There is an exchange that Vivek has with another person that struck me as weird. Because nowadays, it’s not done in American culture or West Indian culture either, or rather it’s frowned upon. The incident itself gave me pause but I was shocked by his friends being seemingly unbothered. I understood them being accepting of Vivek’s sexuality but then he entered into a relationship with someone that caught me off guard because it seemed inappropriate. Yet no one else saw it as a big deal. I wasn’t sure if this was a regular practice in Nigerian culture. But, in looking it up, it seems like one of those things where what’s publicly done versus what’s privately accepted might not necessarily be the same thing.

Throughout The Death of Vivek Oji almost everyone has secrets. But within Vivek’s friend group with the young ladies, they’re incredibly accepting of each other. They trust each other to the point where they tell each other things that they wouldn’t tell anyone else. Maybe that’s why they remained seemingly unbothered by Vivek’s secret.

Being so close and having known each other since childhood they could be honest with each other. They could tell each other anything and not fear the other person judging them for it. Knowing that the other person would accept them. On the one hand, I get that and think it’s cool to have friends of that nature. You don’t have to worry that if you tell them something today and have an argument or disagreement tomorrow that they’ll bring it up or whisper about it behind your back. They’re able to have truly genuine friendships where they can be their full authentic selves with each other.

Throughout The Death of Vivek Oji, there’s this thing of keeping secrets. Vivek and his peer group keep secrets from their parents. The parents keep secrets from each other and themselves, which often involves infidelity, lack of communication, and selfishness. Often the kids don’t lie outright to their parents. Instead, the parents have a vision of who their children are and how they should conduct themselves based on cultural expectations.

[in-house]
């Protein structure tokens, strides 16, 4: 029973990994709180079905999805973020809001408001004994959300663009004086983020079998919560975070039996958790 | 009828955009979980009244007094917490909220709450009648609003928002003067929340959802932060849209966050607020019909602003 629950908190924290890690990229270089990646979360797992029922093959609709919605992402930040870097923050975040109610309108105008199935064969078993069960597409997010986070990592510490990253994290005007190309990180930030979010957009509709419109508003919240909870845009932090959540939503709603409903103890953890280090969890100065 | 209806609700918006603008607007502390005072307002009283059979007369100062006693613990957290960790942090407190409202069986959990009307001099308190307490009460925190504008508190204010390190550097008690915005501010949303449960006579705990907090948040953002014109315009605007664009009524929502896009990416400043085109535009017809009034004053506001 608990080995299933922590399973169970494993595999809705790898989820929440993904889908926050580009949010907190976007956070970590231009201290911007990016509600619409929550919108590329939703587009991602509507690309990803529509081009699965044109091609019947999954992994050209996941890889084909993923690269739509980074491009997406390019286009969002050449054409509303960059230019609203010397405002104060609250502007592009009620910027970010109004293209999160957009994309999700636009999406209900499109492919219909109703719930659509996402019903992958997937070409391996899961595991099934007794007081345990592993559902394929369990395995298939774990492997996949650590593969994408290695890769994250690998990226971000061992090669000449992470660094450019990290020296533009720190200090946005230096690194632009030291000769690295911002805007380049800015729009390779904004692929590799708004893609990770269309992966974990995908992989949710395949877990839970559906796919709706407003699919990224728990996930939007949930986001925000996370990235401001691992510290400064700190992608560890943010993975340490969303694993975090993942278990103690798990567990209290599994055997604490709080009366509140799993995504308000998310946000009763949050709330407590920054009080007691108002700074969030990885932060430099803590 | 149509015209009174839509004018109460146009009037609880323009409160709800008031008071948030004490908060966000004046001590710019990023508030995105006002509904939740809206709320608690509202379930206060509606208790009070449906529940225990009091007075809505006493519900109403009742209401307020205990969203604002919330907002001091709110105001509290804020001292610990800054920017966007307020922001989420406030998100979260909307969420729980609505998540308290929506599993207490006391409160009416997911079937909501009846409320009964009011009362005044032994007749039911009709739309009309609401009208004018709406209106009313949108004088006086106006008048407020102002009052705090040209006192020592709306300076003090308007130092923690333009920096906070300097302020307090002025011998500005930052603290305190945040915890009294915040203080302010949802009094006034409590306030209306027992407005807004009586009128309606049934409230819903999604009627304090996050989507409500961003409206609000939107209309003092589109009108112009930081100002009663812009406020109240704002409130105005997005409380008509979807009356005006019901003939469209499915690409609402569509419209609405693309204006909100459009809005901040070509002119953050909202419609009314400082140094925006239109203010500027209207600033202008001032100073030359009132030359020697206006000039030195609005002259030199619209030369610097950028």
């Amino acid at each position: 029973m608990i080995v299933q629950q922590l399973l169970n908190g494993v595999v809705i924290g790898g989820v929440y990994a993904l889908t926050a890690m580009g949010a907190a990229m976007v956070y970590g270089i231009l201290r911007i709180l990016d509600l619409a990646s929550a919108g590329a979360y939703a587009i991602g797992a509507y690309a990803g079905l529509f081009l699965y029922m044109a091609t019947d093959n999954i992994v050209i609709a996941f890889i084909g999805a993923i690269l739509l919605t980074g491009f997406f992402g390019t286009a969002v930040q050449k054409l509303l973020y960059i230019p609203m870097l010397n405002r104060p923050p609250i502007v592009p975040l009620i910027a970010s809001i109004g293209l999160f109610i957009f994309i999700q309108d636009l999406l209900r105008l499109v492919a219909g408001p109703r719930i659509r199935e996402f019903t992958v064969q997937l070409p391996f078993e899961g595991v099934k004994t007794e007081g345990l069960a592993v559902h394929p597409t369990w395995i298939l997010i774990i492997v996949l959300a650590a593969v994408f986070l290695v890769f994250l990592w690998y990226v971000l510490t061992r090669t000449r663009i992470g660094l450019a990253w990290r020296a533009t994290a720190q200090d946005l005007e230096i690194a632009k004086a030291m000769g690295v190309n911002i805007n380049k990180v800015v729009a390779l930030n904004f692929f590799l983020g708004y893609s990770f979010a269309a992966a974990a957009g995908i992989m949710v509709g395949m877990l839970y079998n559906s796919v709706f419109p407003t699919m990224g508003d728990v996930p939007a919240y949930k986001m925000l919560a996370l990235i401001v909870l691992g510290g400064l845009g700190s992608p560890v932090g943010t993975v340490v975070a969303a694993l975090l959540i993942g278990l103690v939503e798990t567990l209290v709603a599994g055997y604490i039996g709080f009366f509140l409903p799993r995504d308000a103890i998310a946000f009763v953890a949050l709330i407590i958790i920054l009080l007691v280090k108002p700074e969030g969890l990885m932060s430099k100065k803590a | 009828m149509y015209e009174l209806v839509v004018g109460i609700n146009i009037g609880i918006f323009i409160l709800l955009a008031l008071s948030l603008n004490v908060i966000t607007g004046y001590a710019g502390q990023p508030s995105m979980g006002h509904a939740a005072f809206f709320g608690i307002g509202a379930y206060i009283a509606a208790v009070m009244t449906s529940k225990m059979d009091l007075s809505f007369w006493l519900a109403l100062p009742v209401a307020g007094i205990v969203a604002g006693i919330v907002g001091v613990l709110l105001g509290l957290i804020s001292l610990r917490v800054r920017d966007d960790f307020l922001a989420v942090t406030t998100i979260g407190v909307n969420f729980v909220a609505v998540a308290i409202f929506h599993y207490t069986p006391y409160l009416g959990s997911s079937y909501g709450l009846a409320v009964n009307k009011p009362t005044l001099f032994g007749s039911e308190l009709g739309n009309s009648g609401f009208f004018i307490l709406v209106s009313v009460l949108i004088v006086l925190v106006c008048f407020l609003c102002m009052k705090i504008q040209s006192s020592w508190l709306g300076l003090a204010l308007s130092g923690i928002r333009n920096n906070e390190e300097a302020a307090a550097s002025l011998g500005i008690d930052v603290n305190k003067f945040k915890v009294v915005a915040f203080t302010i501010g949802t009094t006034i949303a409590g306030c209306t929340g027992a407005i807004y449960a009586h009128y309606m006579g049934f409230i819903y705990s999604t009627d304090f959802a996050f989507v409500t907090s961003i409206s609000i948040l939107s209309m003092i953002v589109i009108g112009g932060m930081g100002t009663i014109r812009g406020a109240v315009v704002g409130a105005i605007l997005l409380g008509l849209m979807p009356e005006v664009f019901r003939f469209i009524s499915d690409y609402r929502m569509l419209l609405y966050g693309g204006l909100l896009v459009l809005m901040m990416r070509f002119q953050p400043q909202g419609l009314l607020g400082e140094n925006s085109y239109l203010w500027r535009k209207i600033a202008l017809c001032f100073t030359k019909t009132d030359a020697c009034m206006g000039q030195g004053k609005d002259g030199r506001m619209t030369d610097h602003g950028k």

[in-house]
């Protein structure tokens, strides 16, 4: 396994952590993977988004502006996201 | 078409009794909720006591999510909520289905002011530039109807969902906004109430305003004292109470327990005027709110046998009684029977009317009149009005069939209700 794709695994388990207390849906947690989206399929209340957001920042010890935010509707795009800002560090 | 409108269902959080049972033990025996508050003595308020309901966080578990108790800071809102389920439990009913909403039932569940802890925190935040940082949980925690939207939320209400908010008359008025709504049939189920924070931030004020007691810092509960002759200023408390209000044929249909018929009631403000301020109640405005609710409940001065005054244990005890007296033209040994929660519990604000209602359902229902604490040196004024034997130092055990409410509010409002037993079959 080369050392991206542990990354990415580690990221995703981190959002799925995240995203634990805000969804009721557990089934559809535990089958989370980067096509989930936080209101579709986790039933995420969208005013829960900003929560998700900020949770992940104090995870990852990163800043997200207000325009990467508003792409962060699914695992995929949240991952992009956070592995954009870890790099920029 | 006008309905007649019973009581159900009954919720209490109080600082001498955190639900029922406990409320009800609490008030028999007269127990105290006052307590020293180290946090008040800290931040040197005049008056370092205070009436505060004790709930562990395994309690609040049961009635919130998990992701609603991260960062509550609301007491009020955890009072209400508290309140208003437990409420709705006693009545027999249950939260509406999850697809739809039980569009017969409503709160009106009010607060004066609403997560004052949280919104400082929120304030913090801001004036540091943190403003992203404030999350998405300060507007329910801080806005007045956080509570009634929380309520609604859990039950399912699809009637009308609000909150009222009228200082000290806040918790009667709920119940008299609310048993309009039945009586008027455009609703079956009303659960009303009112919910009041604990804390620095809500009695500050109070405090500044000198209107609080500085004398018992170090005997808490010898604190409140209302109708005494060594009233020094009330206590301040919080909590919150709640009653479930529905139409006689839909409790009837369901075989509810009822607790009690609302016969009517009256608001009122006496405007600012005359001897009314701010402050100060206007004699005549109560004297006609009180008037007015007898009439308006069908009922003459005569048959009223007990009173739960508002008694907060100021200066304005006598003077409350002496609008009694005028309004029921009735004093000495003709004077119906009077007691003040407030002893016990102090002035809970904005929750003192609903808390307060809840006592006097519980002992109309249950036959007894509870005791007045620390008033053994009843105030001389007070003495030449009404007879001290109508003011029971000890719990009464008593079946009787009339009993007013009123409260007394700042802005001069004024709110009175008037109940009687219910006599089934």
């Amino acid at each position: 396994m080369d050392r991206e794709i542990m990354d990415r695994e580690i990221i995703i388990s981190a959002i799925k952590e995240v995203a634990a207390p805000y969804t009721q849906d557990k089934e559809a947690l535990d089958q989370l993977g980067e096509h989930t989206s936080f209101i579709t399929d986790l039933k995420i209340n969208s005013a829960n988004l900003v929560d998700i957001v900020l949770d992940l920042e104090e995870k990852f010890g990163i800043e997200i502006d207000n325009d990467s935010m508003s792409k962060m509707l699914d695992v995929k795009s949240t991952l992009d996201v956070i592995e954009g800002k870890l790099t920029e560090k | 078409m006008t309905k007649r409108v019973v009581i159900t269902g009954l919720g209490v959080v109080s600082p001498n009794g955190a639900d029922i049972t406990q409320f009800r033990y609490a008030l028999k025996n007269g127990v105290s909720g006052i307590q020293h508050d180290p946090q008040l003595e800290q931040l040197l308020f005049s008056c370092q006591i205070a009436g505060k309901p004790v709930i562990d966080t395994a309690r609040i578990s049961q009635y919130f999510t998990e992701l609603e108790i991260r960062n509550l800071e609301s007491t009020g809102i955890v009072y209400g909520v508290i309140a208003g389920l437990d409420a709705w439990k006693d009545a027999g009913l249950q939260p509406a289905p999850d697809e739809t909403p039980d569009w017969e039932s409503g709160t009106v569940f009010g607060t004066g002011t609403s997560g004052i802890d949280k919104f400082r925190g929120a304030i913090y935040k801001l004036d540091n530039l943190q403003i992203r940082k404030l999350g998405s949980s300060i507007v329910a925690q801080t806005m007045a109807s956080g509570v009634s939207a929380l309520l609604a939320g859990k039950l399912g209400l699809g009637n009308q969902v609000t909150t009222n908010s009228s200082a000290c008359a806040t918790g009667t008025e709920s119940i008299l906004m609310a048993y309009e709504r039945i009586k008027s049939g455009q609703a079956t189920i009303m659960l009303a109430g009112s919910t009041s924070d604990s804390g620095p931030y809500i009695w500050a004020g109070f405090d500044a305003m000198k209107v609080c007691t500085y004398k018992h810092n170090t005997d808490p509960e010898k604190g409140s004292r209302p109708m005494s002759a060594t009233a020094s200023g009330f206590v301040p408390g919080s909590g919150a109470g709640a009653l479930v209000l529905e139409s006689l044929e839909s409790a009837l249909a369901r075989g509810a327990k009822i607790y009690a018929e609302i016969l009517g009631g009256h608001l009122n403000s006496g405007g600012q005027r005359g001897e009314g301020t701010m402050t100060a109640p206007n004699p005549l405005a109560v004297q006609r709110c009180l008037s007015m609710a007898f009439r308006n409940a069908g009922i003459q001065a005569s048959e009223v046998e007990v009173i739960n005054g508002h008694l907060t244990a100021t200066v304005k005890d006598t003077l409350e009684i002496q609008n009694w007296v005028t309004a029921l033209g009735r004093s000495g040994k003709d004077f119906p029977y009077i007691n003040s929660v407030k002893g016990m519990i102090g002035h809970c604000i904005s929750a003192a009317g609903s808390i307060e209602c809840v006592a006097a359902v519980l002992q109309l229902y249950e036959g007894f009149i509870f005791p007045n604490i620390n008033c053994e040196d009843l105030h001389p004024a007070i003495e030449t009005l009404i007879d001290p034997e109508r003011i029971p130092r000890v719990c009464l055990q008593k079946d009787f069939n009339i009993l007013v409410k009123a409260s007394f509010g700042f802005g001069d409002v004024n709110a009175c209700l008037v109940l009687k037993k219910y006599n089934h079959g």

As the kids reach their teens and early 20s, they start questioning these cultural practices. They begin dating and have to keep that side of themselves from their parents. This results in a distance developing between the kids and their parents. The kids have a far better understanding of who their parents are than the other way around.

For example, one of the kids, her parents are having issues in their marriage because her father has been having an affair with another woman. To be accurate, not just an affair but a whole other family. When it comes to light, it brings problems within his marriage as he doesn’t want to leave the other woman but rather hopes to hold on to both of the women.

It’s not a matter of loving his wife or the mistress more or less but rather a matter of ownership. He tries to make things where his wife, the mistress, nor the children can leave him. Despite him having this other woman, he expresses that his wife should remain in his life. In the midst of all this going on. Just imagine that you and your spouse are arguing about infidelity and not just verbally but also physically at times. And this is within the same house that you share with your child. What are the odds that your kid doesn’t notice you’re unhappy or aren’t speaking to each other? That dad is away a lot and your demeanor has changed from how things normally are?